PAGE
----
Can adverse possession be used to obtain ownership of community property?

Get Legal Help Today

secured lock Secured with SHA-256 Encryption

Can adverse possession be used to obtain ownership of community property?

Can the concept of adverse possession apply with community property when after a divorce one ex-spouse is left to pay all taxes and make all mortgage payments on the home? The other ex-spouse leaves the country but is still on the deed.

Asked on September 27, 2011 under Real Estate Law, California

Answers:

FreeAdvice Contributing Attorney / FreeAdvice Contributing Attorney

Answered 11 years ago | Contributor

Adverse possession is a legal claim when someone openly, continuously, under claim of right, to the exclusion of al others for five (5) years uses another person's property and pays the property taxes on that property.

If there has been a divorce and the property that is being occupied under the an adverse possession claim is in the name of another person and property taxes are being paid upon it, then there is a possibility that the use of it may ripen into adverse possession absent some agreement of consent by the property's owner of the use of it by its occupier. One key issue is that the absent former spouse must have notice of the property's hostile occupation by the claimant.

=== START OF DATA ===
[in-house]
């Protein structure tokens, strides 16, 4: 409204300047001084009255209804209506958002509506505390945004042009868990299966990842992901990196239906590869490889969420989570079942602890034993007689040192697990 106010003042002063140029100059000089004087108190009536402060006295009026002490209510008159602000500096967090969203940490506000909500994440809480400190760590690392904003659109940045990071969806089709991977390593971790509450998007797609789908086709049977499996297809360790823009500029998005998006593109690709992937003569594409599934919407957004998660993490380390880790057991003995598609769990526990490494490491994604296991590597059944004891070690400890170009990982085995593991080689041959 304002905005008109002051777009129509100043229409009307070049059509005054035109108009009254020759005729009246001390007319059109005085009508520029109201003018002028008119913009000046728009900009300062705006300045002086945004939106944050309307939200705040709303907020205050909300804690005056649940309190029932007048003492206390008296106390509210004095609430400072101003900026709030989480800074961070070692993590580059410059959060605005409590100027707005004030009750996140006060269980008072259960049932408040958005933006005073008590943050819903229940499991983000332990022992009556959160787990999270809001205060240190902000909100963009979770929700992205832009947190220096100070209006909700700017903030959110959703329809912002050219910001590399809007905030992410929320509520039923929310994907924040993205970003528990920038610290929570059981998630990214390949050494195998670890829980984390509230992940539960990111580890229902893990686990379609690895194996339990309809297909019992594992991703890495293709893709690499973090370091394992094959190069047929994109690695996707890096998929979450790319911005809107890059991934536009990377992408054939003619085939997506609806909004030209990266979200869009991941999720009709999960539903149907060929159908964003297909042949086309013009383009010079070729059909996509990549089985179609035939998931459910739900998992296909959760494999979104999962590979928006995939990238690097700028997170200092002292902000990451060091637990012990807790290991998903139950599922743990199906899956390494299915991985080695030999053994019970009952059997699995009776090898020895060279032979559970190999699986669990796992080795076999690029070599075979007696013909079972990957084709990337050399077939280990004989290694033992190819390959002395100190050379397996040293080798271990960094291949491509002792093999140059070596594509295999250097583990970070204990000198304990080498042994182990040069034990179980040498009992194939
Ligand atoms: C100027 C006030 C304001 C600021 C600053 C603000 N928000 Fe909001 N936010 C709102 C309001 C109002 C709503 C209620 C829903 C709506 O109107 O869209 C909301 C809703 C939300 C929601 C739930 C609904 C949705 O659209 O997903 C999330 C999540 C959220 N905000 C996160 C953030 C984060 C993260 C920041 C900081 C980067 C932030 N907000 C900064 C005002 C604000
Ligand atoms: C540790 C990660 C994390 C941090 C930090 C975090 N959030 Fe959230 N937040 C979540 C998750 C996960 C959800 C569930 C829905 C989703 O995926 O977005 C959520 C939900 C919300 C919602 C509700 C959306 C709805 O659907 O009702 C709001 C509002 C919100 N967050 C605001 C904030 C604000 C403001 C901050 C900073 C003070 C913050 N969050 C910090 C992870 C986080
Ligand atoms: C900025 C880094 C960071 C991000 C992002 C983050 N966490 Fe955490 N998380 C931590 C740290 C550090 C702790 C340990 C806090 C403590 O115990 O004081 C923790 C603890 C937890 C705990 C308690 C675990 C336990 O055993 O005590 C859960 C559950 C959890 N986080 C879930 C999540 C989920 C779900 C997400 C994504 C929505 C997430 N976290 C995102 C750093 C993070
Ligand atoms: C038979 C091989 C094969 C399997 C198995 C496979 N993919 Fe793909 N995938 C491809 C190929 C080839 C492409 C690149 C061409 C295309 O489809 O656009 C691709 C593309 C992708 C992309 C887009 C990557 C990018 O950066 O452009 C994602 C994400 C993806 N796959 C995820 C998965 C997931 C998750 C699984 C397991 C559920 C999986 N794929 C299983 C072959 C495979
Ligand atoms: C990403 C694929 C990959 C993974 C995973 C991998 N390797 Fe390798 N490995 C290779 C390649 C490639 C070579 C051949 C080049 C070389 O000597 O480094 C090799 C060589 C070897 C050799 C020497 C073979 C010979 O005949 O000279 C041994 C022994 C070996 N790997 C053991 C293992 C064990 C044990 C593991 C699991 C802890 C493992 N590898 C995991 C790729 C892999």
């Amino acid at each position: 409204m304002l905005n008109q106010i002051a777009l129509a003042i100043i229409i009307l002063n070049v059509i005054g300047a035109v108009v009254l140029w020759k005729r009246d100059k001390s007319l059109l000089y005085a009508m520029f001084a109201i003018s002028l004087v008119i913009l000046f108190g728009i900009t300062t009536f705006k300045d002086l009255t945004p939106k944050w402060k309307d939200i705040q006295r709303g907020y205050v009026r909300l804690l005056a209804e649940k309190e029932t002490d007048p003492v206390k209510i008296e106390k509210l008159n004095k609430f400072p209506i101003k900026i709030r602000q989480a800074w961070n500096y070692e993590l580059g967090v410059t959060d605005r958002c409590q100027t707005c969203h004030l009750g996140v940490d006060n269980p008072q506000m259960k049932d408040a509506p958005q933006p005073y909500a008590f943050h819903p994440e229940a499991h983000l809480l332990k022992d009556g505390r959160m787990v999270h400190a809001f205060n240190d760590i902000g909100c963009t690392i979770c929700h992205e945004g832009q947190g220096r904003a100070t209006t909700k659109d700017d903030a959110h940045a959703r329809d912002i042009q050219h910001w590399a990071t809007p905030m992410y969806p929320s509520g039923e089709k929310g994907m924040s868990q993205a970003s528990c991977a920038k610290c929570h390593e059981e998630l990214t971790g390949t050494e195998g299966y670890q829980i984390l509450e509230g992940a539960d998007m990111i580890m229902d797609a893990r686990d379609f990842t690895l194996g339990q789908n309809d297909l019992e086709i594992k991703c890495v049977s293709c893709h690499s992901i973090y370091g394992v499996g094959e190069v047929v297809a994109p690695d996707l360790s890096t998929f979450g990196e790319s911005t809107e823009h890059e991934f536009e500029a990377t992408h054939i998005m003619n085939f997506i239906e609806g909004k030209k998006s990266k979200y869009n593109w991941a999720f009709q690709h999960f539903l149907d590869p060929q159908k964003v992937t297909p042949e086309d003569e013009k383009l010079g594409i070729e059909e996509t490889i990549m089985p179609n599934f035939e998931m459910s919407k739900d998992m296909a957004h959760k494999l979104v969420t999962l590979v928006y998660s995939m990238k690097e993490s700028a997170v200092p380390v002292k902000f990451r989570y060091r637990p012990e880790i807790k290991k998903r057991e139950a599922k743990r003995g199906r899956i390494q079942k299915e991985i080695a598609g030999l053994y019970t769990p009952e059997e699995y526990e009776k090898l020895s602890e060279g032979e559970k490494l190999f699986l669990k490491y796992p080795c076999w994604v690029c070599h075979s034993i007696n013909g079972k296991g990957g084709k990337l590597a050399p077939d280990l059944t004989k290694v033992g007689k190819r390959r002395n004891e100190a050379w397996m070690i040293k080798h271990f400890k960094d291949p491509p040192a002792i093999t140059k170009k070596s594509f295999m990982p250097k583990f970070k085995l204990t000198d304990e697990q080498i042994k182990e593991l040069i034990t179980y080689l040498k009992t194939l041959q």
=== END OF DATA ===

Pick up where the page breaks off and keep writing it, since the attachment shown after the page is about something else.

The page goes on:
IMPORTANT NOTICE: The Answer(s) provided above are for general information only. The attorney providing the answer was not serving as the attorney for the person submitting the question or in any attorney-client relationship with such person. Laws may vary from state to state, and sometimes change. Tiny variations in the facts, or a fact not set forth in a question, often can change a legal outcome or an attorney's conclusion. Although AttorneyPages.com has verified the attorney was admitted to practice law in at least one jurisdiction, he or she may not be authorized to practice law in the jurisdiction referred to in the question, nor is he or she necessarily experienced in the area of the law involved. Unlike the information in the Answer(s) above, upon which you should NOT rely, for personal advice you can rely upon we suggest you retain an attorney to represent you.

Get Legal Help Today

Find the right lawyer for your legal issue.

secured lock Secured with SHA-256 Encryption